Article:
I left them alone for awhile and quietly observed while I circulated around the class. JT was patiently working with Joshua, teaching him to think of what the next number might be, helping him to figure it out without telling him the answer. I was impressed. He seemed to be having much more success with this student that I usually did. Watching him teach told me much more about what he knew than any written assignment. I couldn’t help but wonder what amazing things he could do if he was this focused all the time.

I went over and quietly whispered, “Thanks JT. You’re doing a great job. I really appreciate you helping out Joshua.”

He just smiled. “Thanks.”

Another time, my students were doing presentations of their projects for literature circles. By the time it was JT’s turn to share, the class was getting restless. I watched to see how JT would handle their inattention.

He waited quietly for the room to calm down. He spoke clearly and audibly. He did not clown around at all. He answered questions confidently. Although his project was not the best in the class, he had a natural way of speaking in front of them. Again, I was impressed.

“JT, thank you. You did a really nice job on your presentation.”

Later that week, I called his mother after he punched another student on the playground. I also told her about the literature presentation.

“Yeah, he told me about that,” she said. “He was so excited that you thought he did a good job on his report. It really meant a lot to him.”

Aha, I thought. Maybe he listens more than I know.

I’d like to say that I succeeded with JT, but there were still three bad days for every good, and more conflicts than I could count. He was a puzzle I couldn’t seem to solve; I just kept trying to put in a piece at a time, with the help of the principal and school psychologist.

On the last day of school, however, I thought about this student who knew how to push all my buttons, who had his own strategies for math, who always participated in science discussion, and who was either loved or hated by his classmates. I went up to him at the fifth grade graduation.

“You know, JT, I do like you, even though we’ve had our problems,” I said, putting my hand on his shoulder.

“I know, Miss Johnson. You were a good teacher. I like you too.”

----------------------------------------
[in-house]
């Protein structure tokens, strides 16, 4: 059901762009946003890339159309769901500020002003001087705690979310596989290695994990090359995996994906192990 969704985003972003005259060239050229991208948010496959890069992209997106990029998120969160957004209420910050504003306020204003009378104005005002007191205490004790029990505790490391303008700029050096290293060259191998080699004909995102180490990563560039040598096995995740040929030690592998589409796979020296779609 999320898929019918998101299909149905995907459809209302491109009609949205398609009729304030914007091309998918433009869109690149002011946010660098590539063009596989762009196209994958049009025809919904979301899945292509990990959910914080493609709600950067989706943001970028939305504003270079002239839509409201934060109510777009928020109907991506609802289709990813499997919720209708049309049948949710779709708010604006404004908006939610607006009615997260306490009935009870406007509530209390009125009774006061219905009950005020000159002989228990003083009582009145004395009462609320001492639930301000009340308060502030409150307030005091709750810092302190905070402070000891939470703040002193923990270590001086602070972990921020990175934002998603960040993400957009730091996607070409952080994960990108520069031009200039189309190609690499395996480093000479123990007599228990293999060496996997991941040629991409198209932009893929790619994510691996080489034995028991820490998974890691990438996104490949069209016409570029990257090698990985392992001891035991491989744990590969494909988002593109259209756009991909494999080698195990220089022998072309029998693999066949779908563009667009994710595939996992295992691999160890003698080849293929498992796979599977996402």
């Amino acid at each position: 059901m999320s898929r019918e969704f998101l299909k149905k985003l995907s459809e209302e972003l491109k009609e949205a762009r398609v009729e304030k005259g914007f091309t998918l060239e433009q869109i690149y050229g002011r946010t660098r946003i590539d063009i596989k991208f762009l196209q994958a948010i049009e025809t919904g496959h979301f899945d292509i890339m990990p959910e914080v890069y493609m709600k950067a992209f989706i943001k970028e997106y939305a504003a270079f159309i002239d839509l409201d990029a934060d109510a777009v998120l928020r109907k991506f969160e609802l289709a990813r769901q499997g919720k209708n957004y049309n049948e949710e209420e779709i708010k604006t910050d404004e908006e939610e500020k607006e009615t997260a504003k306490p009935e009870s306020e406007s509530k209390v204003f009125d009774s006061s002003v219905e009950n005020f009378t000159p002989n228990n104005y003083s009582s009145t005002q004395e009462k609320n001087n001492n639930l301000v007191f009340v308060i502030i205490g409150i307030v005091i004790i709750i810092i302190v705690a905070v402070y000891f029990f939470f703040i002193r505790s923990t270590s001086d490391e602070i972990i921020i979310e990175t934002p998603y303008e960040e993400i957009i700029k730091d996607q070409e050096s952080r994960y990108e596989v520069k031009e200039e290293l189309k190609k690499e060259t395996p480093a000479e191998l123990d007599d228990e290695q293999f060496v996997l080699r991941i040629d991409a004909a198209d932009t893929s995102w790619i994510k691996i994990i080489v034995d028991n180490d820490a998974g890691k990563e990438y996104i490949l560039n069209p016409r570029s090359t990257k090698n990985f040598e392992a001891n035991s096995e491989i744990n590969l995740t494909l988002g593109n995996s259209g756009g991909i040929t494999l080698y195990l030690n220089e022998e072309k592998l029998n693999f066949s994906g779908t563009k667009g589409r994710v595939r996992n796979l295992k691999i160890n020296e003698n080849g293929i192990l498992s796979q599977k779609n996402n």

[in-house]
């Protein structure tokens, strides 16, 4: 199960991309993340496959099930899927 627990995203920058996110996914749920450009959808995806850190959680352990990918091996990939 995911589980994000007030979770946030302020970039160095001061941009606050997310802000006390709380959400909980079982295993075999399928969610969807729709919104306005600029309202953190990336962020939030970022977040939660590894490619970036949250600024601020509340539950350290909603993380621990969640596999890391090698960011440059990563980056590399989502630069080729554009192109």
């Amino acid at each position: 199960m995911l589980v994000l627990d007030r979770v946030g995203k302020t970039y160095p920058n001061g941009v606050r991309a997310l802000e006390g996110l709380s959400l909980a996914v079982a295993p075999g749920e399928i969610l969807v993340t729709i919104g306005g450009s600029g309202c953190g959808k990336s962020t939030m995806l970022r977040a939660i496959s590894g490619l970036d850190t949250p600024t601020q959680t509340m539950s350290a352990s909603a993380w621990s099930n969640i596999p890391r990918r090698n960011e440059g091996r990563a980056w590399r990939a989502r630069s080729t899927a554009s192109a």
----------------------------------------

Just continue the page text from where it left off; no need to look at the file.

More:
And then he was gone, taking off with his parents. I turned around saw his report card on top of his desk. He had forgotten to take it.

How to Teach Writing

How do you teach kids about writing?
It’s really not hard; it can be exciting.
If you love to write, and are willing to share,
The students will know that you really care.
So here are my steps, as plain as can be.
Teaching kids to write is as easy as A, B, C.

First step: read, read, and read some more.
If you can’t read, your writing will surely be poor.
Reading teaches words, and what makes a good tale.
These things keep your writing from getting stale.
Next, do some brainstorming; put down your thoughts.
Just get some ideas; don’t worry about plots.
It always helps to write what you know.
And remember, don’t just tell- show!
Once you have an idea, start to write.
Don’t worry if all of the words are spelled right.
Just keep on writing; rough drafts can be sloppy,
Since you’ll be making another copy.
Take that rough draft, and check it well.
Does it make sense? Is it easy to tell?
Does it have a beginning, middle, and end?
Would you want that main character as a friend?
Check your spelling, punctuation, and capital letters.
Then revise your work to make it better.
Read again, and have a friend read it, too.
Find other changes that you could do.
Make sure there’s dialogue; have your characters speak.
Add details, like bumpy rock and the mallard’s beak.
Don’t start all of your sentences with the same word.
Add similes, like “as small as a hummingbird.”
Where and when does the story take place?
Did you tell about the main character’s face?
Last thing’s your final copy; be neat.
Share your work when it is complete.
You’re an author now, and there’s much to be done.
You’ll write mysteries, poems- go on now, have fun!

Sandy Harthan was a 2000 Selective fellow; she teaches 4th and 5th graders at Lakeaires Elementary School in White Bear Lake. Her favorite children's book is The Lion, the Witch and the Wardrobe. Her claim to fame is that she had a time machine in her classroom.